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Sixteenth Century

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The 16th Century and the Age of Settlements

In the history of project management this period was dominated by the age of settlements and colonies spurred by exploration driven by European powers. European Colonization brings in vast wealth that is reinvested into further exploration. From a PM perspective large projects are sponsored by the crown and state more than through the church. The book industry expands and puts a vast array of subjects into the hands of a PM, and the birth of modern engineering. New technology improves materials manufacture for glass and brass which become widely available.

New devices like the quadrant and vernier were made from these materials. These were employed in map making which became more accurate. With maps compass lines and other navigation aids were included, new map projections were devised, and globes were constructed. New metal printing presses allowed for the mass production of accurate maps. Mercator issued a world atlas in 1585.

When Vasco da Gama and the Portuguese arrived in India in 1498, it became urgent for Spain to find a new commercial route to Asia. The Treaty of Tordesillas reserved for the Portuguese the routes that went around Africa.

Ferdinand Magellan came up with the idea of finding a new sea route to the Spice Islands, but to realize this he needed to get support, financial backing, and patronage. The project objective was purely commercial, to find a western sea route and the plan was to sail west around South America, cross the Pacific Ocean, reach the Spice Islands, and then return back, circumnavigating the world.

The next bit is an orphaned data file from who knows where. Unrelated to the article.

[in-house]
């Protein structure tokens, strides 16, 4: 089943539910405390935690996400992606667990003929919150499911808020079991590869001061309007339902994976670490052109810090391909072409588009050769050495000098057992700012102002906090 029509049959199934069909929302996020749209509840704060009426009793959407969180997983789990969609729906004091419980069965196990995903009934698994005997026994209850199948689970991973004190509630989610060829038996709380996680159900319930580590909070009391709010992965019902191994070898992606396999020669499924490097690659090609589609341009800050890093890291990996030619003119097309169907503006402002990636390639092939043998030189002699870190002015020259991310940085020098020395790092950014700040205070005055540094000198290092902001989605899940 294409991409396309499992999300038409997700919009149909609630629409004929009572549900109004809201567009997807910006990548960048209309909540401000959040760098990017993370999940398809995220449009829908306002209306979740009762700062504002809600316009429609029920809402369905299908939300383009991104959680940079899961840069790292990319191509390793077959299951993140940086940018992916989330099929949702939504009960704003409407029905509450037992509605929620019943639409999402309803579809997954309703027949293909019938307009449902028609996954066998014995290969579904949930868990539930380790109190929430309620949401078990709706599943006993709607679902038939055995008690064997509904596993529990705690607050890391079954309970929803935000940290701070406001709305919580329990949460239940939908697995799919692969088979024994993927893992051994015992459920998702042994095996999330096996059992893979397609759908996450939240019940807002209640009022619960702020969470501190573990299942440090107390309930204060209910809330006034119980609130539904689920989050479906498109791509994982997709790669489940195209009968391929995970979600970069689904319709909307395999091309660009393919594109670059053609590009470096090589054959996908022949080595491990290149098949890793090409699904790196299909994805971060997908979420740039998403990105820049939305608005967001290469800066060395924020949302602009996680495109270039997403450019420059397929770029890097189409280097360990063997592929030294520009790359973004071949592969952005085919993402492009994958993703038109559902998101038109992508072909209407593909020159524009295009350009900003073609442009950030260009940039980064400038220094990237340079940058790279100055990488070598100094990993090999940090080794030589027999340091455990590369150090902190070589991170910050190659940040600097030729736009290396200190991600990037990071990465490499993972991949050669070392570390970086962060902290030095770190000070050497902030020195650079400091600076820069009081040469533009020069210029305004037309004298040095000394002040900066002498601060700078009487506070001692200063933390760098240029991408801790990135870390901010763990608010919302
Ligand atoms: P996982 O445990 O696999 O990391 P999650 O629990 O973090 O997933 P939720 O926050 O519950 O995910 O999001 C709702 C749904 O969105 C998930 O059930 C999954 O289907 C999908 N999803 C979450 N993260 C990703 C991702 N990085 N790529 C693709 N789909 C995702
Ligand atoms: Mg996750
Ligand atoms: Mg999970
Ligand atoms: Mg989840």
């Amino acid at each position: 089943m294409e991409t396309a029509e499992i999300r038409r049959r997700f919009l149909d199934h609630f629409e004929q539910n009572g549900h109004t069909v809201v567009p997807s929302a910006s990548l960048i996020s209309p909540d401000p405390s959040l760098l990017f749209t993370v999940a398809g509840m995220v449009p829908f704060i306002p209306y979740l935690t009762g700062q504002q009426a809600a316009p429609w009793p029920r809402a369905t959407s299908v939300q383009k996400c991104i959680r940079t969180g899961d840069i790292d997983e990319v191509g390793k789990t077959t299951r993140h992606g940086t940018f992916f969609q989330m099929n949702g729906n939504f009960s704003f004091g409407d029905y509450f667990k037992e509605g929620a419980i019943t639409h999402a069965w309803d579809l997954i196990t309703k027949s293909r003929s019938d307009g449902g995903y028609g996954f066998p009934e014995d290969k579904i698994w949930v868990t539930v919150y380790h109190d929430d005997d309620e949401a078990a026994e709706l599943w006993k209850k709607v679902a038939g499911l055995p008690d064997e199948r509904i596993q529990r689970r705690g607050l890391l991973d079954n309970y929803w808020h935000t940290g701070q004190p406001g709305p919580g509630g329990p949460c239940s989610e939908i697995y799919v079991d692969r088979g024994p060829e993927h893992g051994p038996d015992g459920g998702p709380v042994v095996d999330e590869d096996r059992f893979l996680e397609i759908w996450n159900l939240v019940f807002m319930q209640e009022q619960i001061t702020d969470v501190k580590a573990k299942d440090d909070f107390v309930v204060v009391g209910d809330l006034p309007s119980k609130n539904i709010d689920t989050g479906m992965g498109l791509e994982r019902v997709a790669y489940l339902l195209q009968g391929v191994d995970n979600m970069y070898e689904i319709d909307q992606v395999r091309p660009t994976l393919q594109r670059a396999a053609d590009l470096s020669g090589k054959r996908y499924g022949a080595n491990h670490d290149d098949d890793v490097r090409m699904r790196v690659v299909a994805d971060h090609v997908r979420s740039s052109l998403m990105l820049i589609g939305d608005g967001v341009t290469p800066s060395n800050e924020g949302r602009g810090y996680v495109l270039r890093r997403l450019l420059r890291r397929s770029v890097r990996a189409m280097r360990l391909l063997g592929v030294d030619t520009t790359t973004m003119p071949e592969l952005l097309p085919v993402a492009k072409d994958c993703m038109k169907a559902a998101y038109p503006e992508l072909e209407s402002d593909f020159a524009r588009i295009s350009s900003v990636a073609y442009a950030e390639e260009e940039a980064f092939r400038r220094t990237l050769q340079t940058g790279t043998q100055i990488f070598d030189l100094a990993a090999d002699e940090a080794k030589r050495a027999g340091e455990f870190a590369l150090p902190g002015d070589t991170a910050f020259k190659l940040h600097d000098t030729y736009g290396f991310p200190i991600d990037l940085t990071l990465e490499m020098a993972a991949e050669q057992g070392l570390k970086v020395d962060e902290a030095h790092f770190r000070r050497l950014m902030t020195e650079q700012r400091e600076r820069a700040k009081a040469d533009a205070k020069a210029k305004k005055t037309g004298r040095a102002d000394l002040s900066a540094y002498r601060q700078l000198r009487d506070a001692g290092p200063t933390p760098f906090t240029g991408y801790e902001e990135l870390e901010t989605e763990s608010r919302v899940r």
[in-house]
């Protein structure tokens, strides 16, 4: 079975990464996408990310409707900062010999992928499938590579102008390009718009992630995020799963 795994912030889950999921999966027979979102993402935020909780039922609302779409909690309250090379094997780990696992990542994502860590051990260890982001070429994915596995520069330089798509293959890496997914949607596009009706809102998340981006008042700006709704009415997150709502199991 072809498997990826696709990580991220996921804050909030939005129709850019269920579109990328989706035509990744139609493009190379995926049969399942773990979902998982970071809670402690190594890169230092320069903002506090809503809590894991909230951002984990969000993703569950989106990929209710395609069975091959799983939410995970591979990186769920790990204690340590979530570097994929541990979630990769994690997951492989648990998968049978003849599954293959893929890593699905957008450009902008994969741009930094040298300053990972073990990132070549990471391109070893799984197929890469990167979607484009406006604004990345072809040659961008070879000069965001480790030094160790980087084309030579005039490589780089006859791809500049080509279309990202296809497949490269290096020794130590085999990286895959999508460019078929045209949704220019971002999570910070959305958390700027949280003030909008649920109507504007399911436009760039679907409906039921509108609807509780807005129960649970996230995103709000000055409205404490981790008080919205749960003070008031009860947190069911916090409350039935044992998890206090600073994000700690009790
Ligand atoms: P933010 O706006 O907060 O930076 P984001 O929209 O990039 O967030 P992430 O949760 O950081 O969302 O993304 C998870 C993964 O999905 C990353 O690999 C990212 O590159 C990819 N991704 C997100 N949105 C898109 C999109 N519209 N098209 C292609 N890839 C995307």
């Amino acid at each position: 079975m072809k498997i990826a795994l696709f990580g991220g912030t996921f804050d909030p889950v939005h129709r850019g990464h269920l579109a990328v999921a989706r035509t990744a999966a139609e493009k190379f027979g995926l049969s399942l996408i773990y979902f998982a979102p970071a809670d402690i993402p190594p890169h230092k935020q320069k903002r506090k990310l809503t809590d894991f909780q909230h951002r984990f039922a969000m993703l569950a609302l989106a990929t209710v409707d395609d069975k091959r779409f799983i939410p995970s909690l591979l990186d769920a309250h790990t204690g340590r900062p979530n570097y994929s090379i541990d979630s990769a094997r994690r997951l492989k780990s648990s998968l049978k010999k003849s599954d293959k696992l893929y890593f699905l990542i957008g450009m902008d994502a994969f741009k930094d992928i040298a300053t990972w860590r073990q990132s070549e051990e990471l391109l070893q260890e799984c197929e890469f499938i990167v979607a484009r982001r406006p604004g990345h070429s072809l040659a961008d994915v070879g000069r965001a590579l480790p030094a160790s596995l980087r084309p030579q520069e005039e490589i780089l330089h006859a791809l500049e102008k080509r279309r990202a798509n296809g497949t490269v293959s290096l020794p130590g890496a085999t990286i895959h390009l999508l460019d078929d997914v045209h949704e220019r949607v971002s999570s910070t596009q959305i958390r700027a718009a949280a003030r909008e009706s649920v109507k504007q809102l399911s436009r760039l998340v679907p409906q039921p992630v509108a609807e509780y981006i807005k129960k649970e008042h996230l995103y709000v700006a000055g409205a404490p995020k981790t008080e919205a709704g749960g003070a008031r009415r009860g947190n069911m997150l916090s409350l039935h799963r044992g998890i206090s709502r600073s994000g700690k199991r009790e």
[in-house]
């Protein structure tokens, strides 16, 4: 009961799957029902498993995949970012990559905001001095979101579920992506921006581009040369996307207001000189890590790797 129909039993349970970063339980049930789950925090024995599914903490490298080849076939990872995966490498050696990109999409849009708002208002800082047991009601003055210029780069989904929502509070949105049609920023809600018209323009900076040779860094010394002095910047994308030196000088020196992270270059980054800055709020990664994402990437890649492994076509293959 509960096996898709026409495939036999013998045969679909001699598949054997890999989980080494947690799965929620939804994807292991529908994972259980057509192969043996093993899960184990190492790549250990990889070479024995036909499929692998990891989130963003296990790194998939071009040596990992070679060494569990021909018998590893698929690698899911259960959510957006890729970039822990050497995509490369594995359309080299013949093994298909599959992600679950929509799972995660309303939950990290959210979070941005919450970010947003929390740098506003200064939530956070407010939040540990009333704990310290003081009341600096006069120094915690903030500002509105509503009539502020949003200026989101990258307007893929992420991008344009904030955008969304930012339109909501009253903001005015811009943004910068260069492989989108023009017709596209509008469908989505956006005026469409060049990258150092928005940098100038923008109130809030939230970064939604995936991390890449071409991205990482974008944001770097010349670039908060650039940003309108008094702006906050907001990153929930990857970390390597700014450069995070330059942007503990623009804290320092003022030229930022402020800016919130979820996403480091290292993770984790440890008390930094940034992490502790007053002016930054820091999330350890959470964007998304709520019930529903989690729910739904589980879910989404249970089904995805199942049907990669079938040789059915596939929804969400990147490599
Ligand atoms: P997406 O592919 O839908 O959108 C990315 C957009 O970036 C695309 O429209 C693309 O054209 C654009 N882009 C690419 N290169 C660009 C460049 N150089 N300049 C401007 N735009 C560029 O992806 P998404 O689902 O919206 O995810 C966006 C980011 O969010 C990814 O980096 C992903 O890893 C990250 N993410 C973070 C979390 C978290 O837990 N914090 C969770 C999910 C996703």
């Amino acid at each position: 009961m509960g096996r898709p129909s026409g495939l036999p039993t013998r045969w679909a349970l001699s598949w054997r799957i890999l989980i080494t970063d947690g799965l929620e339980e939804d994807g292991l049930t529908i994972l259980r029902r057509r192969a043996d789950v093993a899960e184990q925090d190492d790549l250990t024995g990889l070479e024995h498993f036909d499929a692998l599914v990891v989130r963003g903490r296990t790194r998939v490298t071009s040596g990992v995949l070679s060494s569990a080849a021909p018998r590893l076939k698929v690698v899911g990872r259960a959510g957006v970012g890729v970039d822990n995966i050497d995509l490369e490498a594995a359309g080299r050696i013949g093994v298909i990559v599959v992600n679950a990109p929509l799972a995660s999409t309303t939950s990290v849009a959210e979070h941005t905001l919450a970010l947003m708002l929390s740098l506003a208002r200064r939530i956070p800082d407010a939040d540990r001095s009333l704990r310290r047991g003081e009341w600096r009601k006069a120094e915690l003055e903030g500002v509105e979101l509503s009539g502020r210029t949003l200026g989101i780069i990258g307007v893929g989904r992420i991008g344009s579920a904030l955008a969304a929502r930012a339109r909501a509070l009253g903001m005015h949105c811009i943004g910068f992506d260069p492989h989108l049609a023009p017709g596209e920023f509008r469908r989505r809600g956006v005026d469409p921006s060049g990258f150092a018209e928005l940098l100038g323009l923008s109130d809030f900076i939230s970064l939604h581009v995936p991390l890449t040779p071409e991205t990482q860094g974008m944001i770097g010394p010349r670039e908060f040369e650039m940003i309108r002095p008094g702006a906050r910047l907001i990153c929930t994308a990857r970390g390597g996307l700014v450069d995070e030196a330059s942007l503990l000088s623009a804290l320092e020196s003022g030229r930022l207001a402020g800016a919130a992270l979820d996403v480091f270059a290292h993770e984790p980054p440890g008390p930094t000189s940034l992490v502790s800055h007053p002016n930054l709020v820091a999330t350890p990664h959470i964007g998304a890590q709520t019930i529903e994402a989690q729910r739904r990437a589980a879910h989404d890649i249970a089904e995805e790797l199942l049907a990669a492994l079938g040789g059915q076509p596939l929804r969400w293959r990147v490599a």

New devices like the quadrant and vernier were made from these materials. These were employed in map making which became more accurate. With maps compass lines and other navigation aids were included, new map projections were devised, and globes were constructed. New metal printing presses allowed for the mass production of accurate maps. Mercator issued a world atlas in 1585.

When Vasco da Gama and the Portuguese arrived in India in 1498, it became urgent for Spain to find a new commercial route to Asia. The Treaty of Tordesillas reserved for the Portuguese the routes that went around Africa.

Ferdinand Magellan came up with the idea of finding a new sea route to the Spice Islands, but to realize this he needed to get support, financial backing, and patronage. The project objective was purely commercial, to find a western sea route and the plan was to sail west around South America, cross the Pacific Ocean, reach the Spice Islands, and then return back, circumnavigating the world.

Unfortunately, the Portuguese king would not fund this voyage because he saw no need for such a frivolous expenditure, and rejected Magellan's idea. Magellan moved to Spain, got married, renounced his nationality and became a Spanish citizen. Eventually, he presented a plan to the Spanish King who agreed, and granted the adventurers a twentieth of the clear profit, and the governorship of any islands they might discover, to be vested to them and their heirs.

Once he got the monarch’s support all the project risks were downloaded to Magellan by them because they did not trust him and even swapped his Portuguese crew out. Magellan’s expedition around the world fell into trouble partly because he mishandled his communications. Magellan had incomplete maps of the Americas, and an inaccurate estimate of the circumference of the earth. He claimed he knew where the passage to the Spice Islands was. He didn’t and lied to his sponsor (king of Spain) and crew. Magellan’s expedition around the world was fraught with risk. During the voyage Magellan didn’t communicate constantly or effectively, which was vital in heading off mutinies. Soon he had a full scale mutiny on his hands.

History of Project Management

History of Project Management

 

History of Project Management

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